Test Strips are Immersed Directly in Oil for Immediate Information
Each kit consists of a supply
of the test strips ready to us, and a comparison chart that can be used to
evaluate the color response of the strips. Strips are dipped into
the oil to be tested, and the color response
immediately produce an easy to
read color indication. Strips are dipped into the cooking oil at
cooking temperature, and in seconds, you are able to determine the degree
of shortening breakdown.
Indication of FFA is a Measure of Quality
quality is measured by "free fatty acids" or FFA. The
higher the FFA, the older and "more used" is the cooking oil
(see note below). Every cooking oil has a life cycle:
in the cycle, the quality of fried food is not the best, as there is
conditioning of the oil to achieve the best taste and texture
result. This break-in period is brief, and soon the oil is at a
fresh to optimum cooking level. As the oil gets older, it continues
to break down, producing discoloration of the cooked food, and eventually
bad flavors and rancid aftertaste. This entire cycle can be tracked
chemically by determining the level of the FFA's using our test
White appearance of oil; no odors in
cooked food; very little oil soak up by food materials.
Slight browning at the edges of the
fry; crisping, more oil soak up by food materials.
Golden brown color; good crisping;
optimal soak up by food materials.
Darken fry with too crisp edges,
spots and hardening. Too much soak up.
Hard rock fry surfaces; bad odor and
too much oil soak up. Uneven cooking.
Clearly, any operation will
produce a better food product if oil is renewed as soon as it reaches the
end of phase "C" in this cycle. The only way to really do
this is to measure the condition of the oil by measuring FFA's, and the
only way to do this in the kitchen or commissary is using a test strip.
to Use and Interpret the Strips
normal strips correspond to the above cycle, and can be interpreted to
make good decisions about your cooking oil's condition.
bands run from good to bad, running from top to bottom. The lowest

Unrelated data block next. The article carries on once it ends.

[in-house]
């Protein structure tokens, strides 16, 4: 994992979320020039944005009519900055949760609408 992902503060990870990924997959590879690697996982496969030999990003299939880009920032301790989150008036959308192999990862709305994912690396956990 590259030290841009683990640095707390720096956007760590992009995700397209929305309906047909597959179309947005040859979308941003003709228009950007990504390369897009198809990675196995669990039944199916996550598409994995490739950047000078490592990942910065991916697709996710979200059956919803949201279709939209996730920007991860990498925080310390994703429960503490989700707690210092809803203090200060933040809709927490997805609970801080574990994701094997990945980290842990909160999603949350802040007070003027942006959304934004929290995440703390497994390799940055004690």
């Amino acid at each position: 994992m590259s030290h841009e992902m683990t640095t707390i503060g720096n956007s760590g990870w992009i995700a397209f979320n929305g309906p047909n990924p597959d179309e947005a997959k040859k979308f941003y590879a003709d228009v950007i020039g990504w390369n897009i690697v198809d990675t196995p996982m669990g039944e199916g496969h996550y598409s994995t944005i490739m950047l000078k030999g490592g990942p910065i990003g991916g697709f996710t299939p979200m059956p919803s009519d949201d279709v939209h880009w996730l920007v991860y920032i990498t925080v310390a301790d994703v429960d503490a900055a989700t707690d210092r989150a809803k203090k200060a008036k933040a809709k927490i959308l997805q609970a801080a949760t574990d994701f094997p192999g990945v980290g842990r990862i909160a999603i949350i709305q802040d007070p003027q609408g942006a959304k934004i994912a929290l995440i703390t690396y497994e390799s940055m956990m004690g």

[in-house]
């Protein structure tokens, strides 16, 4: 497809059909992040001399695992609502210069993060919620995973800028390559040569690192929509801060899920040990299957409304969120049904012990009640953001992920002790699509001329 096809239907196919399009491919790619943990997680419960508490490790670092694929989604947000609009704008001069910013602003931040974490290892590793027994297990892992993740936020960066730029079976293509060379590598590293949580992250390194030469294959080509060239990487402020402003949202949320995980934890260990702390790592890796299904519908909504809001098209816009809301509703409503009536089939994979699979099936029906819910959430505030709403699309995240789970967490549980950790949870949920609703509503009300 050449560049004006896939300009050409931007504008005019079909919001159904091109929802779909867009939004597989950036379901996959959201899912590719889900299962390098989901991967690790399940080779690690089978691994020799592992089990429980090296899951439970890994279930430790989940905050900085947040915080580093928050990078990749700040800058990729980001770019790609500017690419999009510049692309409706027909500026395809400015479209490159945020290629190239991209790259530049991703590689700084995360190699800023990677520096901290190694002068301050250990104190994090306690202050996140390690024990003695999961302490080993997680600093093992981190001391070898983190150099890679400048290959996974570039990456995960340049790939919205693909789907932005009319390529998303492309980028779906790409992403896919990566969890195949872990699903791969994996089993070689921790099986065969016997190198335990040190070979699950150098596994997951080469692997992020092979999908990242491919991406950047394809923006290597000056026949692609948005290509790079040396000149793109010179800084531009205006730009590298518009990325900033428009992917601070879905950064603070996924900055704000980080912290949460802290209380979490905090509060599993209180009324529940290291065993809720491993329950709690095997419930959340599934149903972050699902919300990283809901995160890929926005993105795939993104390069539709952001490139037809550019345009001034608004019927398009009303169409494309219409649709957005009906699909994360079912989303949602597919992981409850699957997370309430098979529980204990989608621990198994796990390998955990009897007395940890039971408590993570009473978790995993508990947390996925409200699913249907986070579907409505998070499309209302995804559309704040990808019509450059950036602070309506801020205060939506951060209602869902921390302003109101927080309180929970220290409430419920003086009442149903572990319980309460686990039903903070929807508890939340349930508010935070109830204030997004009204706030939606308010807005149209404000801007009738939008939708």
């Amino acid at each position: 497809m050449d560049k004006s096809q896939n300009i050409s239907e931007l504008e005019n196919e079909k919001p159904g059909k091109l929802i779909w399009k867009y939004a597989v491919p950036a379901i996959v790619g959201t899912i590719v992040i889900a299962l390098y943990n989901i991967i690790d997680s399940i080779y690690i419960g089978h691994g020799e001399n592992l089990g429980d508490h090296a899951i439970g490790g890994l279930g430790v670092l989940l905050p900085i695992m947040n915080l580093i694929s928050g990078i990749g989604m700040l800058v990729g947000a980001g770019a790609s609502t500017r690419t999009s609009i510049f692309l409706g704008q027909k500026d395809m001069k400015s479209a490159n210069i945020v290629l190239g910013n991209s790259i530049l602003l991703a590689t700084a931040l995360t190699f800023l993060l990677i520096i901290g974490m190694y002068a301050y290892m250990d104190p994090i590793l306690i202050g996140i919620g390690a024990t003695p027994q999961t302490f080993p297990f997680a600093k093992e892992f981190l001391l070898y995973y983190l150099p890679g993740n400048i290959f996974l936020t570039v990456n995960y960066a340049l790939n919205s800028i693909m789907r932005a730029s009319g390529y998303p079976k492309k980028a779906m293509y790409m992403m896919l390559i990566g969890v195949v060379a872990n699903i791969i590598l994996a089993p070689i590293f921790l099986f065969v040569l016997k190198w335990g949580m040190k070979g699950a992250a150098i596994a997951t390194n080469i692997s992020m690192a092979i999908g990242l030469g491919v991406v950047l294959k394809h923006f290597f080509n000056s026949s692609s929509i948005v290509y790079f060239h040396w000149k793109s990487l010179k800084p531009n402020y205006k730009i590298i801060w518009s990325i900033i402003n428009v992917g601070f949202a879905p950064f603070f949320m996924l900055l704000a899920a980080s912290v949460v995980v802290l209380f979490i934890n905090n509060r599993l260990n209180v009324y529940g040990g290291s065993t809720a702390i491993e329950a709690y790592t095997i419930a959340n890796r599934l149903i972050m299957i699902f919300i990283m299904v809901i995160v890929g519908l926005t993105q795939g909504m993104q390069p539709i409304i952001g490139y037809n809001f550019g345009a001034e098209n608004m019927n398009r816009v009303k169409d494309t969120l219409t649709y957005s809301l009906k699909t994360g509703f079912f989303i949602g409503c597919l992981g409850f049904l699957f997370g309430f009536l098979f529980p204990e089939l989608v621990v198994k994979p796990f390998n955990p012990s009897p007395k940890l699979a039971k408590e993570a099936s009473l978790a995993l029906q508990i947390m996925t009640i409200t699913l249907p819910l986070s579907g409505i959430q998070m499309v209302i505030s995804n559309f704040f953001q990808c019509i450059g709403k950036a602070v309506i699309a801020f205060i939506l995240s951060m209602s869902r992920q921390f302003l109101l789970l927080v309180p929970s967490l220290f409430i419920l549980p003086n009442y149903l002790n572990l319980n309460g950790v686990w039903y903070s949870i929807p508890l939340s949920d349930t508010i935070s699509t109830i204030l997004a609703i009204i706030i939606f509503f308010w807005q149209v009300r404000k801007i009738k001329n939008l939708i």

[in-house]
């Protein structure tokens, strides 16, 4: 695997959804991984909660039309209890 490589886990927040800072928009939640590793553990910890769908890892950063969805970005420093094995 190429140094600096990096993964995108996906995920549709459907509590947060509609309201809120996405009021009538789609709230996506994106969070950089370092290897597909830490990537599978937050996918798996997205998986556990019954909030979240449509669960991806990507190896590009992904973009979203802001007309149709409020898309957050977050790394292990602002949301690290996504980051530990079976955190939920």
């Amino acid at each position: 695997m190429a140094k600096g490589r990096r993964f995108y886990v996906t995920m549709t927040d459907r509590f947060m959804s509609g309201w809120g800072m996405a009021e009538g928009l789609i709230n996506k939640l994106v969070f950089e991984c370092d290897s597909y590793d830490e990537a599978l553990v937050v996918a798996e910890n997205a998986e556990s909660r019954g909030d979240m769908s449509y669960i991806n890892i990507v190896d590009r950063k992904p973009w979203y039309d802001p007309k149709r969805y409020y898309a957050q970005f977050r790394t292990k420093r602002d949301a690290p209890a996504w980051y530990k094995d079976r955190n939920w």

reading (2.0% FFA) is indicated when only the lowest color band has
changed color from blue to yellow. Each successive band that
changes color from blue to yellow indicates a higher level.
The highest level is 7.0% FFA or
above. This is indicated when all four color bands are yellow.
These stages correspond to the oil
cycle above in an overall sense, but depend upon the type of oil,
temperature of cooking, and other factors. Generally however,
the guidelines to follow are as follows:
Stage 1. OK, past the break-in
period and going towards fresh oil or optimum.
Stage 2. Probably OK, but
check food quality.
Stage 3. Probably NOT OK, but
if food quality is good, keep using the oil. Use the "if
in doubt, throw it out" rule.
Stage 4. Bad oil.
level strips are used where regulatory requirements call for a lower
range, or where the importance of quality is extremely
important--generally food processing applications will require the low
range. Retail food preparation generally will do well with the
higher range--high volume food processing is better with the low range.
The scale in the critical
transition from optimum to degrading is much finer, allowing complete
control over oil quality in processing operation, and control over cooking
results with particularly sensitive or delicate food types. In these
operations, a reading of >2.5% would call for oil renewal, while the
readings at 1.0% through 2.0% FFA would indicate how close the operation
is coming to a need for renewal.
quality guidelines or mandated or recommended Federal Food Programs will
specify levels of FFA that are acceptable. In these cases, the
choice is simple: purchase the strips that will give the needed monitoring
is a practical guide to what strips are best for your operation:
breaded vegetables and breaded meats
This chart is based on
feedback from our customers, and is in keeping with generally accepted
Note: The values
produced by the strips are equivalent to official A.O.C.S. procedures Te
1a-64 and Ca 5a-40.